The next morning, Rebecca made us pancakes for breakfast and then led us back to the port to our boat. After a quick cheerio and thank you’s we were on our way again on the tour boat to the adjacent island called Taquile. It didn’t look far away but still took us 1 1/2 hours to get across to the island. From the port we walked across the island for an hour to get to the main square. The islanders are infamous for their knitting skills. Both men and women knit and then they sell their products in a cooperative at a fixed price and then the profits are divided up amongst the contributing families. The men also all wear hats which mean different things. If they have a black bowler type hat on, then they work for the municiple government. If they wear a stripey beanie, with ears and a pom pom, then they are married. The same hat but white, then the man is single. So its like Taquile equilvalent of the wedding band! After lunch of steamed trout (very nice!), we were back on the boat for the 3 hour journey back to Puno. Sarah, Adrian, Hedd and I sat on the roof the whole way home which was a nicer way to travel than sitting inside, although we did catch the sun quite a bit-oops! After a shower and chill, we had a last evening out with Adrian and Sarah in Puno, before they went onto Cocacambana, and us to Ariquipa the next day. As it turned out, this ended up as a rather late one which involved a lot of 2 for 16 sole cocktails at the local club/bar! It was a great night, but the next morning our bodies did not thank us for it! Sarah and Adrian had to get a 7am bus the next morning. I have no idea how they did that….Hedd and I were still struggling with our bus journey at 3pm in the afternoon! We both felt pretty awful on the 7 hour journey. However I was soon distracted by an hour of snow on the highlands between Puno and Ariquipa, at which point Hedd gave me my first Christmas build up surprise of ‘Now that’s what I call Christmas’ compilation album on his iPod! It was such a surreal experience listening to my Christmas song favourites, in South America, with snow falling outside! But I absolutely loved it! 13 days to go….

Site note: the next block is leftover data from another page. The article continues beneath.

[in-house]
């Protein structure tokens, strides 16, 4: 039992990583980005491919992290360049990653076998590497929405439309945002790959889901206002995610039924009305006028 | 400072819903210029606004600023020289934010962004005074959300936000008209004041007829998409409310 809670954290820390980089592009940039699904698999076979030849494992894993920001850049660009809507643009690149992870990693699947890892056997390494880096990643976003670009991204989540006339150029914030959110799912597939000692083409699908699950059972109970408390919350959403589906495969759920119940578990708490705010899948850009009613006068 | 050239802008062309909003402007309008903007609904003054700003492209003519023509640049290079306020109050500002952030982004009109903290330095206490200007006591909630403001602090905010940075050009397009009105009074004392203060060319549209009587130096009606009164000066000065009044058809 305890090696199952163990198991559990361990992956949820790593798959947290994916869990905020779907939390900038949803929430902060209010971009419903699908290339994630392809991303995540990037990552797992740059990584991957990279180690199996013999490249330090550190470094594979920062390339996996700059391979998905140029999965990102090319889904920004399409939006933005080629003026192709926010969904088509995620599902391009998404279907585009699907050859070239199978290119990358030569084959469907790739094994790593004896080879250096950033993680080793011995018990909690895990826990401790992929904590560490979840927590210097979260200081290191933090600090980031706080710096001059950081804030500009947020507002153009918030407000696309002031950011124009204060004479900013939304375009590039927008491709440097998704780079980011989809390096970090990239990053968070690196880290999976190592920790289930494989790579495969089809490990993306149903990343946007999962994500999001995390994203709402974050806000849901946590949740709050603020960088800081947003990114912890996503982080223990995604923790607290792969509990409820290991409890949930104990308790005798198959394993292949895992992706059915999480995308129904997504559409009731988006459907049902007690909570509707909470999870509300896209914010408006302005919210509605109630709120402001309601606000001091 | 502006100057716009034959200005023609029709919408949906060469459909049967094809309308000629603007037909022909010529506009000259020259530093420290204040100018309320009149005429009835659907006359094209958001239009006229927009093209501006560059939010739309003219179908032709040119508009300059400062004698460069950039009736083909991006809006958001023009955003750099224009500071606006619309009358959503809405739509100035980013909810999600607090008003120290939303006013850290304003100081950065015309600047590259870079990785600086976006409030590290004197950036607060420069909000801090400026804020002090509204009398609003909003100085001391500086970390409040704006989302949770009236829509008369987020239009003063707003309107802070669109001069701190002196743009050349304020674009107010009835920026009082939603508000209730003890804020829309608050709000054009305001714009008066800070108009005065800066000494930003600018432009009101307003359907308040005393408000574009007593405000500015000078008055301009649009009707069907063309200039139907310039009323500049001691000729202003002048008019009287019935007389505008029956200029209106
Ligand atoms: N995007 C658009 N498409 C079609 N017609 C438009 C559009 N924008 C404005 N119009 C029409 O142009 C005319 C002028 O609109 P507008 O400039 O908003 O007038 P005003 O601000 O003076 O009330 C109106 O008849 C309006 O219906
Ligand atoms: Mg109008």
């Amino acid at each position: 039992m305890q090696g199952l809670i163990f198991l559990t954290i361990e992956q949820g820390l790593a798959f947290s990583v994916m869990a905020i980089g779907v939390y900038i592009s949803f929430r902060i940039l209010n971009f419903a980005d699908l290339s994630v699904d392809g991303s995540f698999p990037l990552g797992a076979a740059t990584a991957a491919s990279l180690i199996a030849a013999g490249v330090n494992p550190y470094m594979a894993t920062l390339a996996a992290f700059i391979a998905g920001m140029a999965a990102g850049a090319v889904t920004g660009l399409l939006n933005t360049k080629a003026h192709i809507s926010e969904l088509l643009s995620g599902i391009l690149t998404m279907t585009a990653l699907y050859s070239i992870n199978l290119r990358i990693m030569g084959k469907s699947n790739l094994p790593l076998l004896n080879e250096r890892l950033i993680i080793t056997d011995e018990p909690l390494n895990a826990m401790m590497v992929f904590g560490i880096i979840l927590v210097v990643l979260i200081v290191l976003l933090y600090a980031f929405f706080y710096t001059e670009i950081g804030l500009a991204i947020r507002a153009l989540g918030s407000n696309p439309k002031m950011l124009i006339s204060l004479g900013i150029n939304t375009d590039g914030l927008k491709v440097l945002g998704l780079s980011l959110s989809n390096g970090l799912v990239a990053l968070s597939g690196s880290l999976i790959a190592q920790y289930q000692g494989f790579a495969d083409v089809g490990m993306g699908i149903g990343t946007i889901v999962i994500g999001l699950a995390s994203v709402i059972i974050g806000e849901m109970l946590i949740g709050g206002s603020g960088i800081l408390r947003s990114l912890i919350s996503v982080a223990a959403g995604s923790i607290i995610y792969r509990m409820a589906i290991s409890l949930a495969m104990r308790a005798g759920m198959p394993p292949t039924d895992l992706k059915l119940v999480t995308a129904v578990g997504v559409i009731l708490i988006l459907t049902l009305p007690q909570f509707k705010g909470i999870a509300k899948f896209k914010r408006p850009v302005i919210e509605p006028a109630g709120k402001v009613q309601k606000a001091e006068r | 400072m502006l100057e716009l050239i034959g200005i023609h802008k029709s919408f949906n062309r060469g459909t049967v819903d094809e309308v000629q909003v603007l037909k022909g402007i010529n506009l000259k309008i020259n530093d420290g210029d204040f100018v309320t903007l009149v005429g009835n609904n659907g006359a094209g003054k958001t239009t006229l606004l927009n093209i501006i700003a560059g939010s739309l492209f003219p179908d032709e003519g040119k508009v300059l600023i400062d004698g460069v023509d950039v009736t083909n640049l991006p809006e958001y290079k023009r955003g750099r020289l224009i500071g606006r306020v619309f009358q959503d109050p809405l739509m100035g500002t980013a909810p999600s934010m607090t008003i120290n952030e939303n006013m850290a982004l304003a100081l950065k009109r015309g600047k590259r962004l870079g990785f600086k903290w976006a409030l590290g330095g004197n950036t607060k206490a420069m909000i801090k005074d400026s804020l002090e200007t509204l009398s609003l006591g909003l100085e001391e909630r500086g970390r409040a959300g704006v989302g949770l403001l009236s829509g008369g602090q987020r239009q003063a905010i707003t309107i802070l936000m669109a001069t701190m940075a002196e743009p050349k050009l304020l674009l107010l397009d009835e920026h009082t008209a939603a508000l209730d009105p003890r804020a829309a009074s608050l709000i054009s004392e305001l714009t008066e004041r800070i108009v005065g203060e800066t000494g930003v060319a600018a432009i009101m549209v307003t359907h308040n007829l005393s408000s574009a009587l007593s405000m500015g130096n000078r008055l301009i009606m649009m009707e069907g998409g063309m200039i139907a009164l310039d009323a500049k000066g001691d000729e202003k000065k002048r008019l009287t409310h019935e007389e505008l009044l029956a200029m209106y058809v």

Lake Titicaca in a snapshot:
- Weather= Warm during the day but stormy in the evenings and at night
- Food= Vegetarian!- rice, mixed vegetables, vegetable soup etc…
- Drink= Cocktails, lots of cocktails (bleurgh!)
- The cutest child we’ve come across so far= Loope from the host family
- Lesson Learnt= No alcohol the night before a bus journey!
Hedd´s Words of Wisdom:
No words of wisdom today, only a few key lessons learnt from our time by the lake:
- Drinking at altitude is dangerous;
- Two cocktails for 14 soles may sounds like a good idea, but at 3800m its a recipe for disaster;
- Hangovers on peruvian buses are not pleasant;
I should have probably known that already…